Alba Trees grading manager Chris Allan said: "The grant scheme transition has caused issues and there have been technology problems at the Forestry Commission, which had a knock-on effect on tree nurseries. Brexit is another source of instability. But once things are sorted we will hopefully be back on track."
He added: "Some people are taking our alternative conifers, including western red cedar, Fraser fir and coastal redwood, for pest and disease or climate change reasons, but not in huge numbers - they are still unsure about how they will perform. But the Forestry Commission supports this and we think it's the direction to go in."
Allan explained that the East Lothian company's AlbaCote B controlled-release fertiliser addresses the low boron availability in some acidic soils that can inhibit tree growth, while "for a couple of years down the line" in the tree's growth its AlbaTop top dressing "incorporates various technologies to ensure nutrients are neither locked up nor lost", so minimising leaching to watercourses.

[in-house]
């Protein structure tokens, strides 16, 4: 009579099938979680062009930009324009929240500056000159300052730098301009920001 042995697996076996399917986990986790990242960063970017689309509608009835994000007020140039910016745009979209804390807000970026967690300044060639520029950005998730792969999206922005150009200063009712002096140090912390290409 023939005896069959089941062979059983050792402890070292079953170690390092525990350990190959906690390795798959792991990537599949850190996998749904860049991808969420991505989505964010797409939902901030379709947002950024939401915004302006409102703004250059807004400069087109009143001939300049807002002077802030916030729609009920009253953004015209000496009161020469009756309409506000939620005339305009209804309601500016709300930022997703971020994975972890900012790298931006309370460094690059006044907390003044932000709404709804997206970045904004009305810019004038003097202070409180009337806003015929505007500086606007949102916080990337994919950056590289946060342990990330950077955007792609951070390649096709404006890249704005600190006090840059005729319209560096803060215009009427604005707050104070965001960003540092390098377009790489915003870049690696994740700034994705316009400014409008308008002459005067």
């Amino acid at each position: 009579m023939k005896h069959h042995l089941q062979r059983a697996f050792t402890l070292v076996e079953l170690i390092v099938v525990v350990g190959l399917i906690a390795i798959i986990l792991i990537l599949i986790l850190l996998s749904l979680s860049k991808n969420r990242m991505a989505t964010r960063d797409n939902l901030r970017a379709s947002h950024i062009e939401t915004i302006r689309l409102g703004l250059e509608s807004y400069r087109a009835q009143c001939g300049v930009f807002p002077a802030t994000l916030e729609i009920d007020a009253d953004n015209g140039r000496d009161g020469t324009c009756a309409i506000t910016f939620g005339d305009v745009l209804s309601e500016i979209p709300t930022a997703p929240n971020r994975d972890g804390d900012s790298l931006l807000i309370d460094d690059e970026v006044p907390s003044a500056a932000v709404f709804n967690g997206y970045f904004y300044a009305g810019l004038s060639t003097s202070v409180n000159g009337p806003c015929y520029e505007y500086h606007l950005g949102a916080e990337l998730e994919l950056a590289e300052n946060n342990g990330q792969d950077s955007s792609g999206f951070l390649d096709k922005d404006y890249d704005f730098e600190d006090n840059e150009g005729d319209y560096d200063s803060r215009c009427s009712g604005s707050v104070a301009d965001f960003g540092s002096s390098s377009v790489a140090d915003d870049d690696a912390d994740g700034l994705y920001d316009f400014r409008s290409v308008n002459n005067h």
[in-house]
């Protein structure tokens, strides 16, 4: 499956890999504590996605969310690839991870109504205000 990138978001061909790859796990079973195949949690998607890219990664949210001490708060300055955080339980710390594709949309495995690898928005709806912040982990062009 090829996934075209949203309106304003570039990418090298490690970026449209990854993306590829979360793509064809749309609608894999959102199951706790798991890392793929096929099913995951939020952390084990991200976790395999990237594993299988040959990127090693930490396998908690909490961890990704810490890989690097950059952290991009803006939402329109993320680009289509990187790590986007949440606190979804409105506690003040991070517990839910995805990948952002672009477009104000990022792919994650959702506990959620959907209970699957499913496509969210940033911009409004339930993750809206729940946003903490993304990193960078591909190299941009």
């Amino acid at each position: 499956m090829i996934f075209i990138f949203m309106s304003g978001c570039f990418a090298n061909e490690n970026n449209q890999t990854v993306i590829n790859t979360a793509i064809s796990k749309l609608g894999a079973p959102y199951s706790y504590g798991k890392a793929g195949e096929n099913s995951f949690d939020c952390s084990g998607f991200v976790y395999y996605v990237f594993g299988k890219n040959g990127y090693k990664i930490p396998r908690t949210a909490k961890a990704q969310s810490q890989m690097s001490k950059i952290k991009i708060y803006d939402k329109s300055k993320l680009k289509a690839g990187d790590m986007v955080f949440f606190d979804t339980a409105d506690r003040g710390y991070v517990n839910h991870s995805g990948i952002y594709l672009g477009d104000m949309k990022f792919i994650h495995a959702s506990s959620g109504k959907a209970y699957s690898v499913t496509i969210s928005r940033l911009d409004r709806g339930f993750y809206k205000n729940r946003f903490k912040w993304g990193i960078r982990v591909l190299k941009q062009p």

Also claimed not to leach is its recently introduced Merit Forest (imidacloprid) systemic pesticide for the control of large pine weevil, developed with Bayer and ICL. "It fills a gap left by the withdrawal of chemicals like alpha cypermethrin, which weren't that nice for nursery staff," added Allan. "We are now looking at how it performs in the field."
Fellow tree nursery Cheviot Trees was "inundated" at the show, according to sales and marketing manager Jonathan Cameron. "In the south our customers are generally working with smaller areas of land than in the north," he said. "Prompt restocking is important to ensure that land remains productive and these areas are often being used for leisure and recreation so quick cover and establishment is top priority for land managers."
In addition to known provenance, the Berwickshire company markets its stock as "Selected" from registered stands that show superior form, vigour and health than other trees, including stands of non-native species planted on British estates in the 19th century; "Qualified" lines that are expected to show superior characteristics based on their parentage; and "Tested", where the progeny of trees chosen or bred to show measurable improvements in form, timber quality, vigour or health have been assessed.
"Our clients were very receptive to this message as the majority need to substantially increase the amount of woody biomass material that they can produce in order to meet future market demands," said Cameron. He added that the landscape, leisure, recreation, nursery and conservation sectors "can pick up any shortfall if another sector has a quieter period".